First Aid for Allergy and Anaphylaxis: Symptoms and Treatment
1. Mild VS Severe Allergic Reactions
Allergic reactions occur when the body's immune system has a reaction to a substance it sees as harmful, called an allergen. Allergies are quite common and most reactions are mild. However, some reactions that seem mild can become severe within minutes.
A severe allergic reaction (anaphylaxis) is life threatening and can quickly turn into a medical emergency. Anaphylaxis causes the immune system to release a flood of chemicals that can cause the person to go into shock.
Allergens that can cause a severe allergic reaction are:
- Foods – including nuts, seafood, milk, eggs, chocolate...
- Medicines – including some antibiotics and drugs like aspirin.
- Insect stings – particularly wasp and bee stings.
Here are some signs of mild and severe allergic reactions.
1.1. Mild allergic reactions
- A stuffy nose,
- Itching around the eyes,
- Itching of the skin,
- Raised, red rash on the skin (hives),
1.2. Severe allergic reactions
- Trouble breathing,
- Nausea, vomiting or diarrhea,
- Swelling of the tongue and face,
- Signs of shock – including weak and rapid pulse, cold and clammy skin, pale skin, weak, dizzy, agitated, confused, thirsty.
2. Epinephrine Auto-Injectors for a Severe Allergic Reaction
Epinephrine auto-injectors are devices that contain epinephrine, a drug used to treat severe allergic reactions called anaphylaxis. They are available by prescription in a self-injectable device called epinephrine that automatically injects a measured dose of medicine.
Epinephrine auto-injectors are hand-held devices carried by those who have severe allergies. If a person has an epinephrine pen, he will generally understand how and when to use it. If you have been trained and your country and employer allow it, you may assist in administering the injection. Each epinephrine injector works differently. So, follow the instructions on the pen.
When anaphylaxis is suspected, an epinephrine solution should be administered as soon as possible as an intramuscular injection, in the middle of the outer side of the thigh. This injection can be given through the clothes or on bare skin.
Epinephrine pens are different for children and adults. As a result, make sure that you are using the correct prescribed device.
NOTE: Do not store the epinephrine auto-injector in a refrigerator or a hot car. Keep it at room temperature. The liquid medicine in the injector should be clear. If it is discolored or has floating specks, get a new injector. Check the expiration date. Tell the provider or nurse when you need a refill.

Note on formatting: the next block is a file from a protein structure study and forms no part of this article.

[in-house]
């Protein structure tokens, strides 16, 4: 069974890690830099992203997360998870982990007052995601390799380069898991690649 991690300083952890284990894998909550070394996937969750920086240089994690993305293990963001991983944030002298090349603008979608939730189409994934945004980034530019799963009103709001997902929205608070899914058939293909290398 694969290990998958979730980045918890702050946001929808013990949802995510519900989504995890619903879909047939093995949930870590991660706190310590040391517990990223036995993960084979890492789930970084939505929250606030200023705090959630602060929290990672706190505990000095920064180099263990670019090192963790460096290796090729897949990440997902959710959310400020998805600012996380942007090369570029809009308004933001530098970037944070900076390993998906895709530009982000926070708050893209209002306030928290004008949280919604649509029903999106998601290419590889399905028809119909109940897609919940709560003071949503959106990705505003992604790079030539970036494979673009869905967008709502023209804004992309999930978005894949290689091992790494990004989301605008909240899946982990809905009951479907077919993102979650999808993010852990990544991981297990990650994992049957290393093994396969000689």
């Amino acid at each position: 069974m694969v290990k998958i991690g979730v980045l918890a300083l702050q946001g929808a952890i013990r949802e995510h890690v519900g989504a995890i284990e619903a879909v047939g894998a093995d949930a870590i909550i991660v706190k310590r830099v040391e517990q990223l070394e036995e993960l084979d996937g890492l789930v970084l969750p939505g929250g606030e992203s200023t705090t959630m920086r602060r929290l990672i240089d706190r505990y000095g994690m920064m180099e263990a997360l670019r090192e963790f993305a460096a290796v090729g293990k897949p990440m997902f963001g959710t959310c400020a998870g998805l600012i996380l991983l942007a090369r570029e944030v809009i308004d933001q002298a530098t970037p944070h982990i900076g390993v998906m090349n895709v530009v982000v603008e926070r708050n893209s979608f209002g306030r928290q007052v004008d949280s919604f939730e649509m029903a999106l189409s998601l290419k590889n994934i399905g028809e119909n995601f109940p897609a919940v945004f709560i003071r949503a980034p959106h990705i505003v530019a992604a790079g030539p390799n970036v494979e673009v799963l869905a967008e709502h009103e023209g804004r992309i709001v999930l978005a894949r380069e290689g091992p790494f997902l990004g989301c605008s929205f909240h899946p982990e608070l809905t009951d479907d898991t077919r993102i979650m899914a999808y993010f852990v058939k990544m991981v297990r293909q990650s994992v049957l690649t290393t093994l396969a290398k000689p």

3. How to Use an Epinephrine Auto-Injector
3.1. Actions to use an Epinephrine Auto-Injector for a Severe Allergic Reaction
A severe allergic reaction can be life-threatening. Follow these steps to assist someone suffering from a severe allergic reaction in using his epinephrine pen:
- Make sure the scene is safe
- Shout for help
- Phone and alert EMS, get a first aid kit and an AED
- Ask if the person is allergic, what the cause of the allergy is, and check for any medical alert ID bracelet or necklace.
- The person getting the injection must be sitting or lying down during and after the injection.
- Form a fist around the auto-injector with the tip (safety cap) pointing down. Because the needle comes out of one end of the pen, make sure you're holding it without touching either end.
- Firmly hold the leg in place just before and during the injection. You can administer the injection through clothes or on bare skin.
- Pull off the safety cap.
- Place the tip of the injector against the fleshy portion of the outer thigh, approximately halfway between the hip and the knee.
- With a quick motion, press the auto-injector firmly against the thigh. This will release the needle that injects the dose of epinephrine.
- Hold the EpiPen and EpiPen Jr injectors in place for 3 seconds. Other injectors can be held in place for up to ten seconds. Make sure you're familiar with the manufacturer's instructions for the injector you're using.
- Remove the auto-injector from the thigh by pulling it straight out. Make sure that you don't put your fingers over the end that has been pressed against the person's thigh.
- Rub the injection spot for about 10 seconds (either the person getting the injection or the person giving the injection can do it).
- Replace the safety cap
- Note the time of the injection.
- If possible, save a sample of what caused the reaction.
- If the person does not improve after the first injection or if it takes more than 10 minutes for advanced help to arrive, consider giving a second dose, if available.
- Treat for shock (maintain body temperature).
- Quickly check for breathing if the person becomes unresponsive.
- If he is unresponsive and breathing normally, roll the person onto his side (recovery position).
- If he is unresponsive and is not breathing normally or only gasping, start CPR.
- Stay with the person, provide reassurance and monitor their condition until the ambulance arrives and medical professionals take over.
NOTE: People who have had a severe allergic reaction should wear a medical alert ID bracelet or necklace. You can get one at most pharmacies.
3.2. How to Dispose of the Epinephrine Auto-Injector Correctly
An epinephrine auto-injector device is a disposable single-use system. Use an Auto-Injector only once, then throw it away in a puncture-proof container (if available) or follow your company's sharps disposal policy. If you don't know what to do, hand over the device and the needle to the emergency medical professionals for proper disposal.
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